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Preventing Exploitation: Five Banks Leading the Fight

Summary of Publication

In an effort to protect consumers and fight exploitation, AARP is spotlighting promising practices of financial institutions around the world. The five short business case studies in this paper introduce the problem, the solution, and benefits. These case studies prove fighting exploitation is a smart business decision that saves money, increases brand distinction, strengthens customer trust, and improves employee morale.

Everyone Loses to Exploitation

- Older Americans lose at least $3 billion a year to exploitation.

- Banks lose $1 billion in deposit fraud.

Solutions and Recommendations:

-Wells Fargo Advisors developed an emergency contact form so clients can  provide the name of a trusted family member to be contacted in an emergency. If advisors are concerned about a customer’s mental decline or if they suspect financial abuse, they can involve families in situations sooner.

-By creating the Dementia-Friendly Financial Services Charter, Lloyds Banking Group improved the process for power of attorneys, increased training for employees, and appointed a senior-level “Dementia Champion” in each branch to help older customers.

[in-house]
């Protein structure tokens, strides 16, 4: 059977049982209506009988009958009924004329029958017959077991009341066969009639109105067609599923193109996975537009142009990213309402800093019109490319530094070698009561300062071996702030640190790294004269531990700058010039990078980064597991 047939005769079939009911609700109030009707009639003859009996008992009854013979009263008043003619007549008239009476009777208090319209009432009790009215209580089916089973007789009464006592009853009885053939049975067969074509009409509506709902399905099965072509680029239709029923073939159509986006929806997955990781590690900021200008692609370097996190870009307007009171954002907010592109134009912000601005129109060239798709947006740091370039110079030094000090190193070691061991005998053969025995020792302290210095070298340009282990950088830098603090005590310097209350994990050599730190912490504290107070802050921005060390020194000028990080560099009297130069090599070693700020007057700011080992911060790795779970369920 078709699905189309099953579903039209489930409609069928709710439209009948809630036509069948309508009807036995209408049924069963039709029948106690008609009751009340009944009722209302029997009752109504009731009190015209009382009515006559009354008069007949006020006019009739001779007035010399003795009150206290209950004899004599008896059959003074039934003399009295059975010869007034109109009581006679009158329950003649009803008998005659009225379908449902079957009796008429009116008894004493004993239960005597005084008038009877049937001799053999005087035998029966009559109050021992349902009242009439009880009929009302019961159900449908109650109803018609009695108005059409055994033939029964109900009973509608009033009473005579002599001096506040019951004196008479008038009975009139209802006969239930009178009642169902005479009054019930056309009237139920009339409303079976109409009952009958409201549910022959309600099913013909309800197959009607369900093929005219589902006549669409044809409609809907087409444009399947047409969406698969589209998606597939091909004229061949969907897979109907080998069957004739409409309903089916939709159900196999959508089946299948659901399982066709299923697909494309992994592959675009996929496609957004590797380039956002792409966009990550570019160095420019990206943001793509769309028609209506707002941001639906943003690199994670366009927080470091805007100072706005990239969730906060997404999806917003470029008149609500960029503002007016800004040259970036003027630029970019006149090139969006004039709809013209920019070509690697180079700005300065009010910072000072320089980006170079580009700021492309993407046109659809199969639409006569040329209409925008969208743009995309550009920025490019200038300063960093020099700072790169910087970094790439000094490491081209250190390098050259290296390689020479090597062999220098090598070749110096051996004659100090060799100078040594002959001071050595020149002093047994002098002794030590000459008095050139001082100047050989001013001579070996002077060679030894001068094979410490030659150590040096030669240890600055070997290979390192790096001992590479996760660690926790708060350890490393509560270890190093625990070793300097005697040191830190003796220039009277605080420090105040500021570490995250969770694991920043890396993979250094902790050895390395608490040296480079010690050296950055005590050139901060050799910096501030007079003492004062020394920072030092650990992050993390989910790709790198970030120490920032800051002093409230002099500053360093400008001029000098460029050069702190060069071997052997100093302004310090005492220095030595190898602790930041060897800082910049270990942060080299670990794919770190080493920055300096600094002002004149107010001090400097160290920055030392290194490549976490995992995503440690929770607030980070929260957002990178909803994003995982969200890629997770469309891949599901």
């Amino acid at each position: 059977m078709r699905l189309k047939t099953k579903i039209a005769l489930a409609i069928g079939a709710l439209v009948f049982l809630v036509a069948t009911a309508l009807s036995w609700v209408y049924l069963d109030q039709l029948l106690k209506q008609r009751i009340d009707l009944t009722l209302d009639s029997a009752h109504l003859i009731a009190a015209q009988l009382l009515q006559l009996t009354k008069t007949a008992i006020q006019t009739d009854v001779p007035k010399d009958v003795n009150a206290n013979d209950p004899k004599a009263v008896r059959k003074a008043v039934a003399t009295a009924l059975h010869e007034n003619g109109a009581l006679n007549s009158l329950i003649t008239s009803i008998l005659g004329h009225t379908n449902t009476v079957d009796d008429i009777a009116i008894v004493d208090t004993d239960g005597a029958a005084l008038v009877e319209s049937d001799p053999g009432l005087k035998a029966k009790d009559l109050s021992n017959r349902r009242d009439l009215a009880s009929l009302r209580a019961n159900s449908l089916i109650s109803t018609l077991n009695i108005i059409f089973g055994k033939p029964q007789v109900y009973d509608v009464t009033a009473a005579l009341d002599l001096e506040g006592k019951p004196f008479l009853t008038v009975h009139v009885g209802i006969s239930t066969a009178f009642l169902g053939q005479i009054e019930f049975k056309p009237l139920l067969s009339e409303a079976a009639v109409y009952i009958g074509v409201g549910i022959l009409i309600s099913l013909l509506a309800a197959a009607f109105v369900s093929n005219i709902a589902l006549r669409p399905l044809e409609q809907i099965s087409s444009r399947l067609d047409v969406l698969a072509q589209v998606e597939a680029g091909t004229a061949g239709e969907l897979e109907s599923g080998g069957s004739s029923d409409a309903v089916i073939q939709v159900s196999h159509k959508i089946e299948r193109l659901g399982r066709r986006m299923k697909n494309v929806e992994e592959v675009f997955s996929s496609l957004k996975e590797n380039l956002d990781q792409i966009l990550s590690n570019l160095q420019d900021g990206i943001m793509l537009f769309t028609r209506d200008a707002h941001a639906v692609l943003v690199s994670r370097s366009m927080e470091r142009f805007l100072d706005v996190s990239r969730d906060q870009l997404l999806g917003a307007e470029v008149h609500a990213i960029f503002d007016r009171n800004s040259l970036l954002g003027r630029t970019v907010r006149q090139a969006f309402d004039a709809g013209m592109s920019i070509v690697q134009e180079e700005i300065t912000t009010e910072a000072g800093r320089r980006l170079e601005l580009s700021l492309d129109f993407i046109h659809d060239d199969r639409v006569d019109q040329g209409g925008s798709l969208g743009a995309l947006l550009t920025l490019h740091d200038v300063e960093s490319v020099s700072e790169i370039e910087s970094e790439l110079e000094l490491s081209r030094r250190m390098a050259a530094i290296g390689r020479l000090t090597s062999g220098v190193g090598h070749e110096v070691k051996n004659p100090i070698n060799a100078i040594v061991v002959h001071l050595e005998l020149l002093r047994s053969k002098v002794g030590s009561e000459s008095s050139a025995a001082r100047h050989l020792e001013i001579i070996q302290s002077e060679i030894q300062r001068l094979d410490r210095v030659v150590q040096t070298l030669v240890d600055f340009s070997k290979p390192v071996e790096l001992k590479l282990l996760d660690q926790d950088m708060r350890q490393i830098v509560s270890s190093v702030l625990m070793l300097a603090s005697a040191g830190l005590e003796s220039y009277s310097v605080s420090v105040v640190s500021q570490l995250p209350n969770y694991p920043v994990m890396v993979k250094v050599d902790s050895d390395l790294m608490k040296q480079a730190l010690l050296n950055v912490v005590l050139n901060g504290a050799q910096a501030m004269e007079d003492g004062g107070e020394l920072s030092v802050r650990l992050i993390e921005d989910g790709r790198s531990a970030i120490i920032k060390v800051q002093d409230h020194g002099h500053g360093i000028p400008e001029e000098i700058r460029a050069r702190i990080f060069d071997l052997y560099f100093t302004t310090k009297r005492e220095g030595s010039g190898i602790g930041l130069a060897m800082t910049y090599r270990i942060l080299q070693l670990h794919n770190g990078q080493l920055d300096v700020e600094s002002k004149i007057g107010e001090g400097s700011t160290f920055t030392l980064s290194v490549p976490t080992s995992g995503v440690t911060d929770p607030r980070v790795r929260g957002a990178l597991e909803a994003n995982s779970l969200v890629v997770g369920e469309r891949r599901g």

- First Financial increased training to identify scams as part of its Fraud  Busters program. Bank employees work to develop familiarity with customers’ banking habits, so they know when to report an incident to a manager.

- Bank of American Fork provides third-party online monitoring and a read-only account feature, which allows a trusted loved one to track account movements without giving them access to the funds.

- Barclays is testing a beacon app that customers can use to automatically alert employees about their impairments—such as deafness or blindness—as they walk through the door of the bank. Employees can accommodate the customer’s impairment without any explanation on the customer’s part. 

Long-Term Services & Supports State Scorecard

A State Scorecard on Long-Term Services and Supports for Older Adults, People with Physical Disabilities, and Family Caregivers


Aging Demographics

One in Three Americans is Now 50 or Older

By 2030, one out of every five people in the United State will be 65-plus. Will your community be ready?

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